• A bill must be passed by both the House of Representatives and the Senate.
  • Once a bill has passed both houses of Congress, the president can either sign it into law or veto it and send it back to Congress.
  • If the bill is vetoed, Congress can over-ride the president’s veto and enact it into law with a 2/3 vote.

If you look carefully at that process you might notice something important: The Supreme Court isn’t mentioned anywhere. That tells us that the Supreme Court has absolutely no role to play in creating or amending our laws. None. Zero. Zip.

The justices simply have the power to judge laws as they were enacted.

With that in mind, let’s look at what happened in King v. Burwell.

In other words, this law was intentionally designed so that anyone who signed up for Obamacare through the exchange created by the federal government wouldn’t be eligible for a subsidy.

Read more at TheBlaze…

Constitution Revolution: The Media vs. The Power of the Purse

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This post is the continuation of a weekly Constitution Revolution series for TheBlaze.com and TheBlaze Radio’s Chris Salcedo Show. To see last week’s lesson, click here.

If you’ve read the last few posts in my Constitution Revolution series, you’ve probably noticed a bit of a theme: How the Constitution protects us from the government.

I’ve talked about the fact that the way Congress is structuredthe impeachment process, and even the process we have for deciding how our elections are held were all designed in ways that protect us from the government.

At this point you might be thinking, “That’s all great, but is that the only topic you’re covering? Why aren’t you talking about any of powers that the federal government has?!”

That’s a great question.

So far I’ve covered the Constitution from Article 1, Section 1 all the way through Article 1, Section 6 and I’ve only made one brief mention of a power that was granted to the federal government (and I won’t make another one until we get to Article 1, Section 8 in a couple of weeks).

There’s a very good reason for that. When we’re dealing with government, it’s extremely important to make sure that we are very careful in deciding what powers we will allow the government to use. But as important as that is, it is every bit as important – if not more so – to make sure that we take appropriate steps to protect ourselves from how those powers might be used.

If you think about it, it should be easy to see why. A government is a group of people that we grant the power to make rules for what you can’t do or what you must do; the power to use force to put you in prison; and even the power to take your money away. When you have a group of people in society who have that kind of power, it’s critical for us as private citizens to be very careful to keep that power in check. Otherwise, it could turn very bad for us very quickly.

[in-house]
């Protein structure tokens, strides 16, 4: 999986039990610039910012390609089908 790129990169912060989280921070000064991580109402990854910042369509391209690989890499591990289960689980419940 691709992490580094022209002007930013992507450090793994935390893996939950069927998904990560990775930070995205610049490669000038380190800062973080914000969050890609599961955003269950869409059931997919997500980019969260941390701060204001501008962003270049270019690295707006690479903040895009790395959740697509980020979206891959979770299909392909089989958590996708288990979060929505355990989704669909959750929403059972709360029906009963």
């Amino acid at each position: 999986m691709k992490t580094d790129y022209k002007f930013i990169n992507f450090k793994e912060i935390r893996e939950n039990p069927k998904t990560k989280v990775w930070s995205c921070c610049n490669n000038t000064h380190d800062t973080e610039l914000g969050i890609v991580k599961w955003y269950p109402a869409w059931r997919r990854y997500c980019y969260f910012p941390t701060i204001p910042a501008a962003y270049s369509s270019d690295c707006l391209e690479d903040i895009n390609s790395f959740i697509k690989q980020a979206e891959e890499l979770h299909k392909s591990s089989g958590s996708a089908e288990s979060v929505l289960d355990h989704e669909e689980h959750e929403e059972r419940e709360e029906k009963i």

With that in mind, let’s turn our attention to Article 1, Section 7. The first clause in this section gives us another very powerful tool that we can use to protect ourselves from the people in our government.

Read more at TheBlaze…

And while you’re clicking links, be sure to go over and like my Facebook page!!!

Constitution Revolution: Good Government Means More Than Just Doing What You Think Is Fair

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This post is the continuation of a weekly Constitution Revolution series for TheBlaze.com and TheBlaze Radio’s Chris Salcedo ShowTo see last week’s lesson, click here.

Next up in our tour through the Constitution are Article 1, Sections 5 and 6. They are both relatively easy to understand so I encourage you to read the full text of both sections on your own. But as with so many parts of the Constitution, there is a lot we can learn from them.

One of the goals that I have for my posts here at TheBlaze is to raise some questions that will get you thinking about how government works and why. There is a certain science to government and we need to start studying it and taking it seriously again. We should expect our children to be doing a serious exploration of the subject of government in the same way that we expect them to study math or science. It is honestly that important.

Government isn’t just a matter of picking which policies we would like to live under or which policies we think are “fair.” There are some approaches to government that lead to a stable, prosperous society and others that do not. We have to know the difference between the two or we will never get the type of government that we want.

In this way, creating a government is a lot like preparing a nice meal. When you decide to cook dinner for your family, you don’t just randomly throw a bunch of ingredients into a bowl without considering how they would taste together. If you did, there’s no chance at all that you would come out with something edible.

Instead, you decide what dish it is that you are trying to cook ahead of time. Then you pick the ingredients that will create that dish and prepare it in a way that you know will lead to what you are looking for. Cooking requires at least a basic understanding of ingredients and the proper way to prepare them.

Government isn’t any different. If we just start randomly throwing a bunch of policies into our government without thinking about how they will work together, there is no chance that we will end up with the type of government we want.

Read more at TheBlaze….

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Constitution Revolution: Let the Impeachments Begin!

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This post is the continuation of a weekly Constitution Revolution series for TheBlaze.com and TheBlaze Radio’s Chris Salcedo Show. To see last week’s lesson, click here.

This post has been updated.

In last week’s post I talked about Article 1, Section 3, but there is one fascinating part that I left out: Impeachment.